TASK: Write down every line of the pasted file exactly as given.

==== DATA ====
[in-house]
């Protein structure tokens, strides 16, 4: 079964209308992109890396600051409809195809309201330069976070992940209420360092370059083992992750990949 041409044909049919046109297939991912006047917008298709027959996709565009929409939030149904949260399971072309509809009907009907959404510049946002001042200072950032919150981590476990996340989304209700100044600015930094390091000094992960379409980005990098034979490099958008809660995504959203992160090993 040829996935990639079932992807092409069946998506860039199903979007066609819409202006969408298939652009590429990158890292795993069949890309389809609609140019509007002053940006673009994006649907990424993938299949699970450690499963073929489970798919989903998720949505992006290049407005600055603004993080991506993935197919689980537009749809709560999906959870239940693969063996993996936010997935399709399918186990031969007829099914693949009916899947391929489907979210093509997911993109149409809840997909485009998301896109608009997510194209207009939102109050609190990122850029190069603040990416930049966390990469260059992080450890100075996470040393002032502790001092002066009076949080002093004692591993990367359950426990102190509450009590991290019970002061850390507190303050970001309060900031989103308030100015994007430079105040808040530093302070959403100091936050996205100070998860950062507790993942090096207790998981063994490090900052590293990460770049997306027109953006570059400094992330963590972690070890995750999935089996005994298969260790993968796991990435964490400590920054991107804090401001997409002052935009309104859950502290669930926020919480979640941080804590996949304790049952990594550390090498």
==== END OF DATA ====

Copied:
[in-house]
């Protein structure tokens, strides 16, 4: 079964209308992109890396600051409809195809309201330069976070992940209420360092370059083992992750990949 041409044909049919046109297939991912006047917008298709027959996709565009929409939030149904949260399971072309509809009907009907959404510049946002001042200072950032919150981590476990996340989304209700100044600015930094390091000094992960379409980005990098034979490099958008809660995504959203992160090993 040829996935990639079932992807092409069946998506860039199903979007066609819409202006969408298939652009590429990158890292795993069949890309389809609609140019509007002053940006673009994006649907990424993938299949699970450690499963073929489970798919989903998720949505992006290049407005600055603004993080991506993935197919689980537009749809709560999906959870239940693969063996993996936010997935399709399918186990031969007829099914693949009916899947391929489907979210093509997911993109149409809840997909485009998301896109608009997510194209207009939102109050609190990122850029190069603040990416930049966390990469260059992080450890100075996470040393002032502790001092002066009076949080002093004692591993990367359950426990102190509450009590991290019970002061850390507190303050970001309060900031989103308030100015994007430079105040808040530093302070959403100091936050996205100070998860950062507790993942090096207790998981063994490090900052590293990460770049997306027109953006570059400094992330963590972690070890995750999935089996005994298969260790993968796991990435964490400590920054991107804090401001997409002052935009309104859950502290669930926020919480979640941080804590996949304790049952990594550390090498």